Parker, ranked in the top 10 in the WBC, IBF and WBO, isn't the only one feeling the pinch. Barry said he would undergo surgery two days after the fight on two hernias which have been aggravated by the constant pad work he does with the powerful Parker and heavyweight stablemate Izu Ugonoh. "Some days it is really rough in training and other days fine," Barry said. "I have taken a pounding to the body in the last 12 months by Joe and Izu. Body punching is a big part of my skillset." While a break is within grasp for Parker, the Samoa trip holds a special appeal.
"I'm feeling sore and my body needs a break but this is a fight I'm looking forward to," he said. "My parents were born in Samoa and I travel there every year to visit the family and friends so it's nice to get back there and thank everyone for their support."
The 31-year-old Bergman, who has sparred recently with WBC champion Deontay Wilder, is seen as the perfect opponent to get Parker used to southpaws. This weekend in New York Wilder will defend his title against southpaw Artur Szpilka and on the same card the IBF world title, which was recently stripped from Klitschko's conqueror Tyson Fury, will be contested between Vyacheslav Glazkov and southpaw Charles Martin.
- NZ Herald
Boxing: Parker to be in hot demand
Arriving at their final press conference in Auckland today wearing lavalava and traditional pattern shirts before departing for Samoa, Kiwi heavyweight Joseph Parker and his team are vowing to embrace the chaotic welcome they are likely to receive. However, there will be checks and balances once they arrive in Apia on Saturday seven days before the fight against American Jason Bergman, and they will be provided mainly by trainer Kevin Barry, who today jokingly said he would confiscate 24-year-old Parker's phone once they step off the plane. Parker, 24, and Barry visited Samoa, the birthplace of Parker's parents Dempsey and Sala, in October following the victory over Kali Meehan, and the welcome for one of the island nation's favourite sons gave Barry an insight into what to expect next week.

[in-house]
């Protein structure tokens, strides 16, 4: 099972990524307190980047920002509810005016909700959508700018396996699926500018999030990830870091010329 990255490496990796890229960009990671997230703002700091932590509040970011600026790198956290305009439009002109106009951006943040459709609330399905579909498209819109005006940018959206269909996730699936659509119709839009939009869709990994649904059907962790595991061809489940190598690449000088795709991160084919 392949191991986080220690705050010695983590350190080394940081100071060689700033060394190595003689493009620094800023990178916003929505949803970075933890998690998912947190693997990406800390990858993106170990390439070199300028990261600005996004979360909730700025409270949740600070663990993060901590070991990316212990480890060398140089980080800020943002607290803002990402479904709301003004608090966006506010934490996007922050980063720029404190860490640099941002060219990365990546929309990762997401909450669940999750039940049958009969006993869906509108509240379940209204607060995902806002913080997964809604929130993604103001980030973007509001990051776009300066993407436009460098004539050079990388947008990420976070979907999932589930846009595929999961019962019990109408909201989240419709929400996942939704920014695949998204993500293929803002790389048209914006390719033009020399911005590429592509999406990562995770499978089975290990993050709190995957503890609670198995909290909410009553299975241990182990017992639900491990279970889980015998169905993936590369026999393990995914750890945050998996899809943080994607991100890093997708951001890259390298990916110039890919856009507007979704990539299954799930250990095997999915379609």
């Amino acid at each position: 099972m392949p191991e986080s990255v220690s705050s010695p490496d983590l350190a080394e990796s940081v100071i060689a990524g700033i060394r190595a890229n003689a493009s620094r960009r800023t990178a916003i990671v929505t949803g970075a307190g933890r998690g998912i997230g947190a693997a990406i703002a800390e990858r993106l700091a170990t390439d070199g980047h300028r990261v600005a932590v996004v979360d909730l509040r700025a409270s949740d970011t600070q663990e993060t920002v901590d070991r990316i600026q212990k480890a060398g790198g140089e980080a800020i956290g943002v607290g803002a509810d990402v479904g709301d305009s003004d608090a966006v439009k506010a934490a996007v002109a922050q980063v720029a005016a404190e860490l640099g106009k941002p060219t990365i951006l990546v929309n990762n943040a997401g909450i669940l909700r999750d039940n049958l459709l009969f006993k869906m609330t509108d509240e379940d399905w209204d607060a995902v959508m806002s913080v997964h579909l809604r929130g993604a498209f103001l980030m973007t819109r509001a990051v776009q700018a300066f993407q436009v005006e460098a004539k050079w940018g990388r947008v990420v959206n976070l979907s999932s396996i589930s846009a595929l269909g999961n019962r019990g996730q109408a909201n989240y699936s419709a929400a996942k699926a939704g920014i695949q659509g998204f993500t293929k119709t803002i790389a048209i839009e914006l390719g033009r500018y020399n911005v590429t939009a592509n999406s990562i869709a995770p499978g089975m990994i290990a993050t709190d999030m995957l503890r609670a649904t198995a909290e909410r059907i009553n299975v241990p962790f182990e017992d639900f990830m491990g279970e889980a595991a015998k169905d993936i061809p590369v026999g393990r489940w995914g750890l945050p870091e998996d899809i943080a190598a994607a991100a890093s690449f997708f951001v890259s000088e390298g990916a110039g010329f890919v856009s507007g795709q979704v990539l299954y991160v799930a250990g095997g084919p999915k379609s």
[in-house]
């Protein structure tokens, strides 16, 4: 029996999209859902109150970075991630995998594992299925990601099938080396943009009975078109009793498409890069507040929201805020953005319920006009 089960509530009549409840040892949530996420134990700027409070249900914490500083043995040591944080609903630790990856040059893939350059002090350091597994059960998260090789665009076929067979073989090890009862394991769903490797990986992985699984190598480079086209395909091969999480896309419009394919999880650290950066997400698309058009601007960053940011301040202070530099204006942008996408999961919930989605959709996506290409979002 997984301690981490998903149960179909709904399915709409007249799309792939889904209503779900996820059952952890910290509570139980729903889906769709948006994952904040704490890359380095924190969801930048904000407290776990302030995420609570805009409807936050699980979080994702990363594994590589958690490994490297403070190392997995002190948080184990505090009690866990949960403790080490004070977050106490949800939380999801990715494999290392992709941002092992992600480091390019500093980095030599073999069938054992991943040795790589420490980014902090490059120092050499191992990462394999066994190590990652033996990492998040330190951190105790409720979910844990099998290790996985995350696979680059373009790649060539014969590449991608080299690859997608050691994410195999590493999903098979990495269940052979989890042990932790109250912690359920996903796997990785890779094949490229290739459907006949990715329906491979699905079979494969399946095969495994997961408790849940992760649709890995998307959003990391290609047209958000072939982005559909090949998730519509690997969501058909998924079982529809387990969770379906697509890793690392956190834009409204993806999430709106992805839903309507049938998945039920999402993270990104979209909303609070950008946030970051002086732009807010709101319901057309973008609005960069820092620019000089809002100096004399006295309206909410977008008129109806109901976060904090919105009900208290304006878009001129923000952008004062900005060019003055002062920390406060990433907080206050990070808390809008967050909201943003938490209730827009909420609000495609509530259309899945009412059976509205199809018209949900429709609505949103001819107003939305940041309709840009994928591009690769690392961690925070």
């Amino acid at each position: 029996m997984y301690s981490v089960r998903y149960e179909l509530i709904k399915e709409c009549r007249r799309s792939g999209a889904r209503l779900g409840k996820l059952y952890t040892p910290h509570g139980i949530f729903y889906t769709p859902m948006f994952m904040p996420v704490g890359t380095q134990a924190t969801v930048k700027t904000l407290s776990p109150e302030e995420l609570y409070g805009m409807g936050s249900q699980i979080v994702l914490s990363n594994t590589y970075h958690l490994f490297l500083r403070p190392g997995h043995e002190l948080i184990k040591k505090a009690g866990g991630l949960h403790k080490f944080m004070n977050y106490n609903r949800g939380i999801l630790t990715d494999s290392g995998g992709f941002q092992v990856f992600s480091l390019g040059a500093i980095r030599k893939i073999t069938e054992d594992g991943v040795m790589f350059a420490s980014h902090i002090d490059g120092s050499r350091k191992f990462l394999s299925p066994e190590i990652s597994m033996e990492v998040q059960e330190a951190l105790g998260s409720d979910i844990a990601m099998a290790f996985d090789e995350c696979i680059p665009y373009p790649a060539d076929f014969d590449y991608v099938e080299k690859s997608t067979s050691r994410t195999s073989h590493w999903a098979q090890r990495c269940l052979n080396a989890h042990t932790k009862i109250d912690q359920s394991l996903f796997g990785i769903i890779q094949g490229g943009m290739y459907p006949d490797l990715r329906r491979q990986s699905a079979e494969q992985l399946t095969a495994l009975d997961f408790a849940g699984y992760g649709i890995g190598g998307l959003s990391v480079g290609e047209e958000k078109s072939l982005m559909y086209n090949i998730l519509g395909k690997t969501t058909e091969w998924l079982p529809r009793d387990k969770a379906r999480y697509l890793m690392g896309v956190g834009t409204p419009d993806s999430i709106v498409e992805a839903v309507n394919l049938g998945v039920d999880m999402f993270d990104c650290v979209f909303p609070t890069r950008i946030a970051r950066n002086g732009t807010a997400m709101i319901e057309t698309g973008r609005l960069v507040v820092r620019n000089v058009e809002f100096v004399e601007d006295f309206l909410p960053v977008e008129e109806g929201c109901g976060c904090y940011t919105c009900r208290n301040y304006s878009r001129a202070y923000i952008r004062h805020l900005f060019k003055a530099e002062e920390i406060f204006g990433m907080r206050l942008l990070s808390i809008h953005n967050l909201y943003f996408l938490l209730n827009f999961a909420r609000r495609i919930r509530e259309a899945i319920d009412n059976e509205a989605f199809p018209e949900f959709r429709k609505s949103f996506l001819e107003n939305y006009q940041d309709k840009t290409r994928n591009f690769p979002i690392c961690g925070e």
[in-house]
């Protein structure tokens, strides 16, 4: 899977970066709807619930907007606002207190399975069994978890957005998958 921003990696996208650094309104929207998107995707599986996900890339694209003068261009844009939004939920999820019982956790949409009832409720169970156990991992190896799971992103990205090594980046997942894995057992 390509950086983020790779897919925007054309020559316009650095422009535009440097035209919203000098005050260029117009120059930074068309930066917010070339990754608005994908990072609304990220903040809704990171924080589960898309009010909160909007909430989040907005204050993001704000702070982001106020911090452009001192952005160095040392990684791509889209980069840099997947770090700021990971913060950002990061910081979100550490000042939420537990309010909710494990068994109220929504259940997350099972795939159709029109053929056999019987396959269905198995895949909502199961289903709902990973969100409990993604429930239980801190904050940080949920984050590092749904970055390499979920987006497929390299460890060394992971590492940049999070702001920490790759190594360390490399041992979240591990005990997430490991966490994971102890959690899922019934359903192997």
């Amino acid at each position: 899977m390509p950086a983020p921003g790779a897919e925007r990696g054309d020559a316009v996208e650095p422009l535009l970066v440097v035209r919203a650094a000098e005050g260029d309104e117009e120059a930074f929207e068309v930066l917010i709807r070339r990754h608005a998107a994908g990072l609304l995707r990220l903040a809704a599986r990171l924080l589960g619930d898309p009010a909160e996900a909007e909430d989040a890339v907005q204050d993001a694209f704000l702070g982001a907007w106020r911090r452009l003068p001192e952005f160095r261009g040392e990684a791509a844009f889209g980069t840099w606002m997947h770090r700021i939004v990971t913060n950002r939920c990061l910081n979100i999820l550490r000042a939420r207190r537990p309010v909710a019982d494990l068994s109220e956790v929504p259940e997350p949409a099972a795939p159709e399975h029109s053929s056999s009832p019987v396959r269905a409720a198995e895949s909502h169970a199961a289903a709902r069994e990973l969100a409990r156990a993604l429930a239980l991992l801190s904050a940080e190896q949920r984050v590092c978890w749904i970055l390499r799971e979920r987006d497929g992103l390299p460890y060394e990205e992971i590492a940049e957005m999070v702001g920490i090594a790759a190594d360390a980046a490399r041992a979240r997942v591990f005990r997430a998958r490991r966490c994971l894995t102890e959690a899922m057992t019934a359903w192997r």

"Joe comes from two very, very big families," he said. "When you talk about aunties and uncles, Joe has got dozens of them. A lot of them still live in Samoa and because they feel he belongs to them, everyone wants him to do things. "We're well aware of it. Joe knows what his focus is and I play the role of the bad guy pretty well." Parker said: "The main focus of this trip to Samoa is achieving a victory. We have to stay focused and it's good to have people around you to keep distractions to a minimum." That's not to say that Parker's supporters won't have opportunities to see him. There are various outings planned, plus potentially a public training session at the gymnasium in which the fight, to be screened live on Sky, will be held. Barry, who took Samoan heavyweight David Tua to an unsuccessful world title challenge against Lennox Lewis in 2000, also said he was likely to hold a coaching clinic for some youngsters next week. Bergman, who arrived in Auckland from the United States today, is aware of the support Parker will receive in Apia, plus the fact his opponent will be the hot favourite to extend his perfect 17-0 professional career. However, the powerfully-built southpaw vowed to present Parker with his sternest challenge yet.